Magistrates alone used to have the discretion of deciding how the matter ought best be dealt with, taking into account the impact that a loss of licence would have on an individual including matters such as whether their business would suffer as a result, whether their terminally ill mother would be unable to get to her daily dialysis appointments without her daughter (the offender, and her sole carer) able to drive her, or whether they live in rural New South Wales without access to public transport. These types of factors can be considered in combination with matters such as a lengthy driving history without prior offences, good character, contributions to the community, and mental or physical health issues suffered by the offender. Throw into the mix extenuating circumstances such as driving too soon after drinking because you got a call from your wife who was going into labour, and there may be enough to persuade a magistrate to exercise discretion and make a non-conviction order.
However, that discretion is taken away from magistrates the second police decide to issue an infringement notice and immediate suspension. In doing so, the offender is stripped of their licence immediately without the opportunity to have their defence heard, or their relevant circumstances taken into consideration. The only way to get around this is to lodge an appeal against the suspension to bring the matter before a magistrate. Unfortunately, this is likely to result in further court appearances that the reform is no doubt trying to avoid.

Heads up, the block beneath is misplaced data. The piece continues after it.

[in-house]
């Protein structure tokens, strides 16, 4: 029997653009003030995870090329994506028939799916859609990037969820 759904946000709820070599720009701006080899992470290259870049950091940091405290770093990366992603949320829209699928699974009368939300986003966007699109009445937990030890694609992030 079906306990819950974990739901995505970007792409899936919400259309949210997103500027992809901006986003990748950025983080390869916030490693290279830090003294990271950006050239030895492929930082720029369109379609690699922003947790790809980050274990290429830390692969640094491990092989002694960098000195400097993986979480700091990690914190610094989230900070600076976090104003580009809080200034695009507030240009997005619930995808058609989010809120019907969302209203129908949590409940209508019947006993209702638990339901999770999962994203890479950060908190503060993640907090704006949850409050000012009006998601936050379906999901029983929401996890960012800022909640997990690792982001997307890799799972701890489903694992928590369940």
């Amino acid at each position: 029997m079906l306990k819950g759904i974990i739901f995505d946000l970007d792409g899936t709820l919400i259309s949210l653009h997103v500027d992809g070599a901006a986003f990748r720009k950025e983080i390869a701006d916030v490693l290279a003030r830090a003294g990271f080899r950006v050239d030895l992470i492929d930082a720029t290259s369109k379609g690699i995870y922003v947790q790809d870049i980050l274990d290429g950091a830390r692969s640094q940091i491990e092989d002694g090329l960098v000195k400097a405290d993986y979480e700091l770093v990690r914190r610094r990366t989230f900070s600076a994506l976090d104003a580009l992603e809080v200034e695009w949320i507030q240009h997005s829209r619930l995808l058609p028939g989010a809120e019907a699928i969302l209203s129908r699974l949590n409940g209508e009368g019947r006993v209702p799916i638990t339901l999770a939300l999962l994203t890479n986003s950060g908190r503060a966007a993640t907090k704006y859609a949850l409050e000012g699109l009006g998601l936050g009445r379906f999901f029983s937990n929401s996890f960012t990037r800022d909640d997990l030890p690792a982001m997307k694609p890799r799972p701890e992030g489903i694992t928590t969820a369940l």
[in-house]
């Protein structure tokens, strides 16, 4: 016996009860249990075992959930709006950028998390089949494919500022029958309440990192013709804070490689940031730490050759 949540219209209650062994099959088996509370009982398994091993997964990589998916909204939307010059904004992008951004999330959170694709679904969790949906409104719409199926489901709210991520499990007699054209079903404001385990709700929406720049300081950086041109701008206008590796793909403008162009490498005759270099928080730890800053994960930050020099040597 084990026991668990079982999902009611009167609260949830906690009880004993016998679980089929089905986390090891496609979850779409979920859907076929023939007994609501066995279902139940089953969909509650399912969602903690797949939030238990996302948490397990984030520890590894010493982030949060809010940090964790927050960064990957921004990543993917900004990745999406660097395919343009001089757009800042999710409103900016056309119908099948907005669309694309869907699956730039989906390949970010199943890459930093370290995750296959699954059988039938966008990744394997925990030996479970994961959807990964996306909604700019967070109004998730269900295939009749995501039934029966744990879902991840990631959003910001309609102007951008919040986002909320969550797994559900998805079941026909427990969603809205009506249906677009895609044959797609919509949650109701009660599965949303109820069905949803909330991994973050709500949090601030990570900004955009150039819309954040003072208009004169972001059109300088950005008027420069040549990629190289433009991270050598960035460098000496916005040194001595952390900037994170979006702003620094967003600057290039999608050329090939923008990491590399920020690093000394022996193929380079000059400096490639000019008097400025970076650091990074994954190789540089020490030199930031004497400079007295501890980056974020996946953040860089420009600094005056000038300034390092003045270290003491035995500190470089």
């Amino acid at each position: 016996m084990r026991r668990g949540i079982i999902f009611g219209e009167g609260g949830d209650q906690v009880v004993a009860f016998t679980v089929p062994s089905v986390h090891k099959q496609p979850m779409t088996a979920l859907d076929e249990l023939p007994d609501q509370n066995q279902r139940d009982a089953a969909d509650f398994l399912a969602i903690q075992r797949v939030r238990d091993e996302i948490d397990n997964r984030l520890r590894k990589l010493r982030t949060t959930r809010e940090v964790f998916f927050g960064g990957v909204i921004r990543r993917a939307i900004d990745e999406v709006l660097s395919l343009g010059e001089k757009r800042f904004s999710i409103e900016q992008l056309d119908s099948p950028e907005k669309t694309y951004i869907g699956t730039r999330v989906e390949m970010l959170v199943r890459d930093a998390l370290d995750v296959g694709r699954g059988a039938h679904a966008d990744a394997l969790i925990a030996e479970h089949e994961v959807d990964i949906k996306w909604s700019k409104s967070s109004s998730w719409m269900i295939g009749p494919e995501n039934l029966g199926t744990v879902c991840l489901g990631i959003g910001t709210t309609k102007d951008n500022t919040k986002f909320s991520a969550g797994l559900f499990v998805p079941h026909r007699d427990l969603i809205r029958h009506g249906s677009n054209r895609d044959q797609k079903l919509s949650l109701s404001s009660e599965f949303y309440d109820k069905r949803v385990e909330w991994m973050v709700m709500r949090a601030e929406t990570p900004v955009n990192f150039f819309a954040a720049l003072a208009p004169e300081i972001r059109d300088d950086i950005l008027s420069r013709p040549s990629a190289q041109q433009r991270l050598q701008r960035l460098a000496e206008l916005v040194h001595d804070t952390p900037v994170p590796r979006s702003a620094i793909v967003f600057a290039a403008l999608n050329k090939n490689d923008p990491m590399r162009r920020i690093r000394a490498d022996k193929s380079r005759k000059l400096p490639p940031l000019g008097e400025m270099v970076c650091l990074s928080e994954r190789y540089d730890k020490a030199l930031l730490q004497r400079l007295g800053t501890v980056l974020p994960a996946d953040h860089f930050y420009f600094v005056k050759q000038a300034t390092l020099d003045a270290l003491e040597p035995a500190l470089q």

To put it in context, these new infringement notices can be issued for low-range drink driving offences (which refers to a driver with a BAC of 0.05 to 0.079 grams of alcohol in every 100 millilitres of blood), for special range drink driving offences (a BAC of 0.02 to 0.049), and even for novice range drink driving offences (a BAC of 0.01 to 0.019). These offences, particularly the low-range offences where the offender is allowed to drive with a limited amount of alcohol in their system, are often the result of genuine miscalculations and ‘morning after’ offences, being offences committed when driving the morning (or even afternoon) after a heavy night of drinking. It can often be the difference between a few mouthfuls of alcohol or an extra hour before driving. Relevantly, it requires no intention to commit a criminal offence. Put simply, it doesn’t matter if it was an honest mistake.
Often, the offender is mortified to have committed an offence and genuinely shocked to learn they still have that much alcohol in their system. The shame and humiliation of having to go to court is alone enough to deter them from ever repeating that behaviour. In these cases of genuine misjudgement the offender often makes the most of the leniency shown to them, being so greatly impacted by the Magistrate’s comments that they fully appreciate how lucky they were to be shown that leniency. It is not something that they take for granted. Of course, there are those that take non-conviction orders for granted, however is not to say that the rest should suffer. To lose the opportunity to be afforded the leniency of a non-conviction order which would allow the offender to keep their licence is harsh and reduces what used to be judicial discretion to a mere administrative infringement notice.
The danger is, of course, that many offenders would not even be aware of their options such as discharge without conviction, a possible reduction in penalty and the availability of therapeutic models such as traffic offender intervention programs. With immediate suspensions imminent for these drink driving offences it will become more important than ever to engage a lawyer quickly to obtain advice and potentially avoid serving the immediate suspension. For advice and representation if you find yourself in this situation, contact Aulich Criminal Law on 6279 4222.